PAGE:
As for white and blue 'paper' steels, as Don noted there is no visual difference between them. The word 'paper' refers to the color of the paper in which the steels are wrapped from the mill. Hitachi is the main steel mill.

White paper steels are relatively pure with few other trace elements included. The blue paper steels have elements such are molybdenum and chromium mixed in, which increases the toughness of the steel in terms of resistance to abrasion. There are several white paper steels (among them, #1, #2, and specially smelted), and there are several different blue paper steels (among them, #1, #2, Super, and specially smelted).

There are other steels besides the ones already mentions used by Japanese tool blacksmiths, including steel from western countries.

The blue steel tends to have inherently higher resistance to dulling, however the inclusion of the other elements seems to make it less able to be sharpened to an extremely acute edge. The white steel can be sharpened to a very acute edge, but dulls more quickly than the blue. BUT! these are really generalizations, for a skilled blacksmith can manipulate the metal such to over come much of the limitation of either steel. White steel is thought of as the more difficult to forge well, and thus well made white paper steel tools can be among the more expensive. Both white and blue paper steels can be readily sharpened with water stones. White paper steel tend to be easier to sharpen, but again, it really depends upon the forging.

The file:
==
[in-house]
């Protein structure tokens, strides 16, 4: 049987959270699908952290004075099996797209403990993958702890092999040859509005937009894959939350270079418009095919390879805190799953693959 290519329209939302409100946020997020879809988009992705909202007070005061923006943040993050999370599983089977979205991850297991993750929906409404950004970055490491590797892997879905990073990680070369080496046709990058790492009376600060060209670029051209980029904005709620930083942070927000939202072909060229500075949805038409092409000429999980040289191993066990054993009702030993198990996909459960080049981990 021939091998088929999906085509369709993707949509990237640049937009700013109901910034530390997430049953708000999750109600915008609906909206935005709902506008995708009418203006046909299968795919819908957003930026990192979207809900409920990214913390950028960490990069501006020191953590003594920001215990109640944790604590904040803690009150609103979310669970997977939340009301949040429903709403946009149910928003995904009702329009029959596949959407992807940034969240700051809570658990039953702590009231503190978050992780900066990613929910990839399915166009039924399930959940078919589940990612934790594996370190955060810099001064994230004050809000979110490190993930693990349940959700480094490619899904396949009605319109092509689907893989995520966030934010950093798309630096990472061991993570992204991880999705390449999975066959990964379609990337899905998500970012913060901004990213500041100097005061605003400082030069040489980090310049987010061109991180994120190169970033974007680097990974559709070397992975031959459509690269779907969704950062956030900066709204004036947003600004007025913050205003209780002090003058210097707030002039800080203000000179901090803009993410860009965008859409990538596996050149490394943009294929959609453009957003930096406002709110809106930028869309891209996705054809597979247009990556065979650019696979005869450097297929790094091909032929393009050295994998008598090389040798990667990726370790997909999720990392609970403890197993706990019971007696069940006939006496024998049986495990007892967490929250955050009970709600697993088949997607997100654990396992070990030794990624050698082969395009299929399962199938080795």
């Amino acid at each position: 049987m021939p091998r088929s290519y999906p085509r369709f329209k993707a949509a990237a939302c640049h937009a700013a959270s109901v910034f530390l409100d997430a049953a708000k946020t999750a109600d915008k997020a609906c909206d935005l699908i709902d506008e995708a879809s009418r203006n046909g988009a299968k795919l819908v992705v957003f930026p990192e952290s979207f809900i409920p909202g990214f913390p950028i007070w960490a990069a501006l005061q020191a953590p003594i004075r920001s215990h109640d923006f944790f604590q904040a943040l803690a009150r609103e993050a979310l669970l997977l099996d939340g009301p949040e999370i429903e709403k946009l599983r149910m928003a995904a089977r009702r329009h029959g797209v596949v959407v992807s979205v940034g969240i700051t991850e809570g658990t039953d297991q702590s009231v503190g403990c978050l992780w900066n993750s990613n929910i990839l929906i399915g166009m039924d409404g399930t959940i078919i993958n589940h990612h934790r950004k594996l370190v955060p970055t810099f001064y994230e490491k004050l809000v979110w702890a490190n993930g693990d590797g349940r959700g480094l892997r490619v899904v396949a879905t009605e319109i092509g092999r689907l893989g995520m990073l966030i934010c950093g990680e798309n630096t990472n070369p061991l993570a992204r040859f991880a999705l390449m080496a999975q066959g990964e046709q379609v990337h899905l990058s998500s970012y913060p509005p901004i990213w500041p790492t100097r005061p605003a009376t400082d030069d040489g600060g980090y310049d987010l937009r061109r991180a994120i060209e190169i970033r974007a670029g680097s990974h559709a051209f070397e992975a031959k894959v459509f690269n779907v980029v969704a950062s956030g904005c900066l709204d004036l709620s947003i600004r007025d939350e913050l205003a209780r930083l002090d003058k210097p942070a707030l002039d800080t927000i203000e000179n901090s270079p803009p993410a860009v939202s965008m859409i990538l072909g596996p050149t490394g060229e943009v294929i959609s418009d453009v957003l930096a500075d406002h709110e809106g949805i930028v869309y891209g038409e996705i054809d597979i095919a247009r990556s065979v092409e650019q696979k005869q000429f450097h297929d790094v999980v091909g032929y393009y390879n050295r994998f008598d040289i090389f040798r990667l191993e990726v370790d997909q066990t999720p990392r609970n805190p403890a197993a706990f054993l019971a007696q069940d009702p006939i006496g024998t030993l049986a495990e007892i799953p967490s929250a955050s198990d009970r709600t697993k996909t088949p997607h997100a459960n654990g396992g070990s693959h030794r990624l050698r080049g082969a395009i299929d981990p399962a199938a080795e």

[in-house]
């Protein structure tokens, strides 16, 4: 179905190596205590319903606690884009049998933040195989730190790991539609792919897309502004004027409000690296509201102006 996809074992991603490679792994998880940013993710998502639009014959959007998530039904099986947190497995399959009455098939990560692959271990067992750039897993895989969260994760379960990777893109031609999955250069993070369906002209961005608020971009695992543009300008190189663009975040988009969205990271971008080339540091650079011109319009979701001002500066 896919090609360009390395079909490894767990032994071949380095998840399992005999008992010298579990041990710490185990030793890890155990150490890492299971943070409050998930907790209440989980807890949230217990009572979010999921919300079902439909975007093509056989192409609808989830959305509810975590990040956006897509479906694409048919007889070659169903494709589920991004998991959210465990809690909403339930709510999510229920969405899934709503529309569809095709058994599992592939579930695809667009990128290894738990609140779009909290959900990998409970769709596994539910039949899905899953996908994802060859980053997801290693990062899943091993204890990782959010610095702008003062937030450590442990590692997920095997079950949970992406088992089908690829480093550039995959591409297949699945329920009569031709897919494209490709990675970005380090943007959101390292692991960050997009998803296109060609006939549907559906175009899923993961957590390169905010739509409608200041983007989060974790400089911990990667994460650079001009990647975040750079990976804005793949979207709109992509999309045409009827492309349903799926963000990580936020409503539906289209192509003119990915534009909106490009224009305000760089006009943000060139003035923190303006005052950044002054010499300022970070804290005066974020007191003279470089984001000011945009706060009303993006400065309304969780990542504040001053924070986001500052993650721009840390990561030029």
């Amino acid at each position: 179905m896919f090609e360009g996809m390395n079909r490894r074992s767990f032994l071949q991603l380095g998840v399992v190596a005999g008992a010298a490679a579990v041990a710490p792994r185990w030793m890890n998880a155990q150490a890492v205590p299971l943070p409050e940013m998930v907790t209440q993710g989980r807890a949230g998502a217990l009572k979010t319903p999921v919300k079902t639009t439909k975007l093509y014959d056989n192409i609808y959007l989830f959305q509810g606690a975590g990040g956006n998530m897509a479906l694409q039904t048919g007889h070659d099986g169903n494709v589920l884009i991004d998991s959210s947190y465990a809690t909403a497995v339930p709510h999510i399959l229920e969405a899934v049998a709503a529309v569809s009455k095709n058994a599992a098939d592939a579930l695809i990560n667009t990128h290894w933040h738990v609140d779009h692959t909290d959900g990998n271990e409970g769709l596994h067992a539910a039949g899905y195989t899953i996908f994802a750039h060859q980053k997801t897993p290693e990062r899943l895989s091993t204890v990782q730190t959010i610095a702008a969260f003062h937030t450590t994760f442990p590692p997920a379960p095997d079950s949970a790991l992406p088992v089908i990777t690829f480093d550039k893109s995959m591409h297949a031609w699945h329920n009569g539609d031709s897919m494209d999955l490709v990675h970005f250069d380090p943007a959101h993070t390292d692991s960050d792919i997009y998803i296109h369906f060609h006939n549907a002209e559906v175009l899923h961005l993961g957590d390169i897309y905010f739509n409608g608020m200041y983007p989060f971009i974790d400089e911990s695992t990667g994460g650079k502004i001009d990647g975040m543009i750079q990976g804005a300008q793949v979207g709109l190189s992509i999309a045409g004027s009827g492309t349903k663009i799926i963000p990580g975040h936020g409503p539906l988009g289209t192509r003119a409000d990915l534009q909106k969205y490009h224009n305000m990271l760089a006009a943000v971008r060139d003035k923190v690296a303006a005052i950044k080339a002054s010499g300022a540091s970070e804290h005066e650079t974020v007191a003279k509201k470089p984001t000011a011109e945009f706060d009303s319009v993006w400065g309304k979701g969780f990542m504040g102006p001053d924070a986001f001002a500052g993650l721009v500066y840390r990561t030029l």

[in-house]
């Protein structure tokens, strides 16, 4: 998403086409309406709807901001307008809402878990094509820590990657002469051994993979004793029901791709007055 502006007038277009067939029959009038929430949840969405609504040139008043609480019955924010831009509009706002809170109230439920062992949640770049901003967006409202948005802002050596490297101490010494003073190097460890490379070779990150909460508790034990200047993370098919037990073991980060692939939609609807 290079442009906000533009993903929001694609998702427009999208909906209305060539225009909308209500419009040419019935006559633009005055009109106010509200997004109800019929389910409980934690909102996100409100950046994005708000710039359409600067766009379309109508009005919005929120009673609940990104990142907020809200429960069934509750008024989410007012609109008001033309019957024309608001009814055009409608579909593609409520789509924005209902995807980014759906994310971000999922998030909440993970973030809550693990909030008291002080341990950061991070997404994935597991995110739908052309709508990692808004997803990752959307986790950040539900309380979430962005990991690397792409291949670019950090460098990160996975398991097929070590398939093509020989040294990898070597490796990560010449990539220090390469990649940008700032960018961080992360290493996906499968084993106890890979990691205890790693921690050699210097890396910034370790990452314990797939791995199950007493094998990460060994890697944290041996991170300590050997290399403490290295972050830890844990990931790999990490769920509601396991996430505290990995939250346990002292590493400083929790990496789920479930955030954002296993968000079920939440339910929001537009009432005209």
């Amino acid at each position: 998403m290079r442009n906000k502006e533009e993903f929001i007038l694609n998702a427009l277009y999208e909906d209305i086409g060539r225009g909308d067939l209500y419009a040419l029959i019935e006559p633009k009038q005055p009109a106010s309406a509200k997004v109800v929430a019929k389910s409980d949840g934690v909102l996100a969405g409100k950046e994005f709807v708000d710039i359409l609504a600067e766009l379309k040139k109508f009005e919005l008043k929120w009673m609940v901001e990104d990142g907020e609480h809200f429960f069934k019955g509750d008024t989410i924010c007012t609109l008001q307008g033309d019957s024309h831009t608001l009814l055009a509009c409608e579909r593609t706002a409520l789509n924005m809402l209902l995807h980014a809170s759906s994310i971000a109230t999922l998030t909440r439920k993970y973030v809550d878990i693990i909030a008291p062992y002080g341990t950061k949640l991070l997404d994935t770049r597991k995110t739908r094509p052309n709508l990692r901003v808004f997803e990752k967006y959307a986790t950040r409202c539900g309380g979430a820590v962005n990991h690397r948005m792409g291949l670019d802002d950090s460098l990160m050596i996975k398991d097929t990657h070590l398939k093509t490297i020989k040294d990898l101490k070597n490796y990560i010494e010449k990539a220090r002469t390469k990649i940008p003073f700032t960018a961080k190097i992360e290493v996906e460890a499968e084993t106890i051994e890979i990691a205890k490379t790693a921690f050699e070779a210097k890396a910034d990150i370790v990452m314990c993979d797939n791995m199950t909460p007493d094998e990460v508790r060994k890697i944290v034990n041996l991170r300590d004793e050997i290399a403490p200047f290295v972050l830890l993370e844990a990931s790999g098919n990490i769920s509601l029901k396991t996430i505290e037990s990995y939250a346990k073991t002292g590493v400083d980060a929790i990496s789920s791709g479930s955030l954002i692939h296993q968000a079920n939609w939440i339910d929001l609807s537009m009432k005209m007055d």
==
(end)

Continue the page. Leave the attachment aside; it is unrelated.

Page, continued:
Finally, if you want to become good at sharpening then you need to to a lot of sharpening. I wouldn't worry about mastery.

~C

Last edited by Chris Hall; 12/13/11 04:11 AM.

My blog on carpentry practice, East and West:

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Re: Buying Japanese chisels [Re: Chris Hall] #27777 12/13/11 08:54 AM
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Cecile en Don Wa Offline
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Hello,

It has always struck me as an odd incongruity, the fact that these tools we buy, in part because of the aura of handmade, small scale craftsmanship coming out of the blacksmiths forge, are partially the product of the Hitachi multinational conglomeration.

Greetings,

Don Wagstaff

Re: Buying Japanese chisels [Re: Cecile en Don Wa] #27784 12/14/11 01:21 AM
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Chris Hall Offline
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Don,